2016- Dyma oedd blwyddyn arbennig i ni, Côr Merched Lleisiau’r Cwm o Ddyffryn Aman.
Dechrau’r dathlu ym mis Ionawr mewn Cinio a Dawns yn Ngwesty Parc y Strade gyda Cantata, 'Fat Barry's Soul Band' ac ocsiwn yng nghwmni Robert Lloyd, penwythnos yn Llundain ac i Gymanfa Ganu Capel Jewin o dan arweinyddiaeth Catrin Hughes, a chyhoeddi ein calendr Miri'r Misoedd ym mis Mai, cyngerdd mawreddog yn Theatr y Ffwrnes a rhannu llwyfan gyda Band Pres Porth Tywyn ym mis Gorffennaf, cystadlu yn Eisteddfod Genedlaethol y Fenni ym mis Awst, cyngerdd gyda Côr Orpheus Treforus, recordio ar gyfer Dechrau Canu Dechrau Canmol yn Eglwys yr Holl Saint Rhydaman a chanu cyn gêm Cymru a Japan yn Stadiwm y Principality ym mis Hydref, Ffair Nadolig yn neuadd y Pensiynwyr Rhydaman, cyngerdd yn Ystradgynlais, a diweddu'r flwyddyn yn perfformio mewn priodas yn Eglwys y Santes Fair Cydweli ar ddiwedd Rhagfyr.
Ie yn wir, blwyddyn i'w chofio ac edrychwn yn ôl arni gyda gwen a chyda balchder.
Yn ogystal â'r chwerthin a'r cymdeithasu mae’r côr wedi codi dros £7,000 i Uned y Fron Ysbyty Tywysog Phillip, Zac Griffiths o Dy-Croes, ward y Colon Ysbyty Treforus, a Chymdeithas Aren Cymru.
Comisiynwyd Robat Arwyn a Tudur Dylan Jones i gyfansoddi cân ar gyfer y dathlu- 'Lleisiau mewn Cynghanedd'.
Dyma bartneriaeth benigamp.
Perfformiwyd y gân am y tro cyntaf yn stiwdio Tinopolis ar Ionawr 13eg. Diolch i chi oll ac un am eich cefnogaeth yn ystod yr ugain mlynedd diwethaf a gobeithio y dowch ar daith gyffrous arall gyda ni yn 2017.

In other news, the ladies from Parti Llwchwr wil be performing ‘across the bridge’ in Swansea on St David’s Day.
Details: Your way to celebrate St. David's Day with Dunvant male Choir, Parti Llwchwr and Nia Jenkins (Harp) in the lovely acoustic of All Saints Church. Concert starts at 7 pm, Unreserved tickets at £10 available from Choir: Alan Walters Tel. 401005 or from Church: Anne Neumann Tel. 466885.
And, in other St David’s Day news, there will be a ‘Cawl a Chan’ at Narberth RFC at 7.30pm on Wednesday, March 1, featuring Whitland Male Choir and guests.
West Wales singing duo Aled Edwards and Eleri Owen Edwards will be appearing at Dunvant RFC's Welsh night, ‘Cawl ,Caws and Cockles’ on Sunday March 12th.
And, on February 26 at Capel Newydd, Llandeilo, there will be a St David’s Day concert featuring mezzo-soprano Ffion Haf.
Ffion is a winner of the David Ellis Memorial Prize, the Blue Riband, at the 2015 National Eisteddfod at Montgomeryshire and the Marches.
Also appearing will be Bois y Castell male voice choir and the choirs of the town's primary schools, Ysgol Gymraeg Teilo Sant and Llandeilo Primary School.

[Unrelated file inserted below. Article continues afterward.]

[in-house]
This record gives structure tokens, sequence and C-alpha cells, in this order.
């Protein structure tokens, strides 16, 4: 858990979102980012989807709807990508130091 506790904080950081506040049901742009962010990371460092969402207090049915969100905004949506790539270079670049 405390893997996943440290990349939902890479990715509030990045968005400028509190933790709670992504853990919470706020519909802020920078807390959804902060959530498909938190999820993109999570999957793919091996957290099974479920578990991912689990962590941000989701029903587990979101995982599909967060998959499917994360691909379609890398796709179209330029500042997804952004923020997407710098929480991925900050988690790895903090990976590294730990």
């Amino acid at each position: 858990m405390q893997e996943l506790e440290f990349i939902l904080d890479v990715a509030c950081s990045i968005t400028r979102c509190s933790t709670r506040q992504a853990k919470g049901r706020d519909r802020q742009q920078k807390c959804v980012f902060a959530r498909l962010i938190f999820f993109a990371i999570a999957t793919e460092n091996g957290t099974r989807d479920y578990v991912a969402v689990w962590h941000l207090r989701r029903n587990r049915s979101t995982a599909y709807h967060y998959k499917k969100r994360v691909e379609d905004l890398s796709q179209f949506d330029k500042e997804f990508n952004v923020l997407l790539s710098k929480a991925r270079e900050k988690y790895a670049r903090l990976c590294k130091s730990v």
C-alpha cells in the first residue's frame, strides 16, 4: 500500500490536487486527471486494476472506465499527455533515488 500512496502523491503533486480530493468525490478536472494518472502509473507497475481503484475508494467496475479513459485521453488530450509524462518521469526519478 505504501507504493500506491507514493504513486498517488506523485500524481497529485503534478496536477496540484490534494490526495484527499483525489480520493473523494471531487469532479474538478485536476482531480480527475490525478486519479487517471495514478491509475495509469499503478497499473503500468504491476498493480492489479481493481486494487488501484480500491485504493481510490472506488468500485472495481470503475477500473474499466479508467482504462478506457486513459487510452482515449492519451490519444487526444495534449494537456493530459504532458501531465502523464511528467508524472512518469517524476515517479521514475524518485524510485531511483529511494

In Llanelli, the big concert is the St David’s Celebration Concert on Saturday, March 11 at Ffwrnes Theatre, Llanelli.
The event will be a Loud Applause production on behalf of Theatrau Sir Gar, Carmarthenshire Theatres.
It will feature combined male voice choirs from across West Wales, under the direction of guest conductor Alwyn Humphreys MBE.
As is customary at these events, Mr Owens likes to introduce a young up-and-coming singer to a wider audience.
This year, it will be the turn of 20-year-old Osian Wyn Bowen from Burry Port.
Osian is currently a student at the Welsh College of Music and Drama.
Tenor Osian has performed at a number of venues including St. David’s Hall, Wales Millennium Centre and Buckingham Palace.
Televised appearances include S4C Heno; Les Miserables – Y Daith; Cyngerdd y 10 Tenor and BBC’s Songs of Praise. Osian is also a patron for Welsh Hearts.
Mr Owens said: “We have a very exciting and inspiring line-up for the concert, which is being held at Ffwrnes on Saturday, March 11.
“Our star attraction will be the exceptional soprano Elin Manahan Thomas.
“It will be an evening with a Welsh theme reflecting the celebrations of our patron saint’s day and the concert promises to have something for everyone.”
Guest Conductor Dr Alwyn Humphreys is well-known throughout Wales for his work as a TV presenter and conductor. He is Principal Guest Conductor of the Chamber Orchestra of Wales and Conductor Emeritus of the Morriston Orpheus Choir.
The choirs taking part are Côr Meibion Mynydd Mawr; Côr Meibion Dyffryn Aman; Côr Meibion Dyffryn Tywi; Côr Meibion Porth Tywyn (Burry Port).
Other future events in West Wales include –
JESUS CHRIST SUPERSTAR - Carmarthen Youth Opera. Musical - 22 Feb, 23 Feb, 24 Feb, 25 Feb at The Lyric. CDYO are proud to present Andrew Lloyd Webber and Tim Rice's masterpiece Jesus Christ Superstar. One of the best musicals of all times this production will be a rock spectacular and celebrate a new generation of young and aspiring talent, it promises to be the 'must see' show of 2017.
SEMELE OPERA - Mid Wales Opera. Opera - 23 Feb at The Ffwrnes. First performed during Lent 1744 at Covent Garden, Handel’s Semele instantly caused a stir. The production used Congreve’s libretto based on Ovid’s Metamorphoses bringing to life Semele’s ill-fated love for Jupiter King of the Gods. Undoubtedly one of the jewels of baroque opera, it features the stunning tenor aria “Where’er you walk” and Semele’s breathtaking “Endless pleasure, endless love”.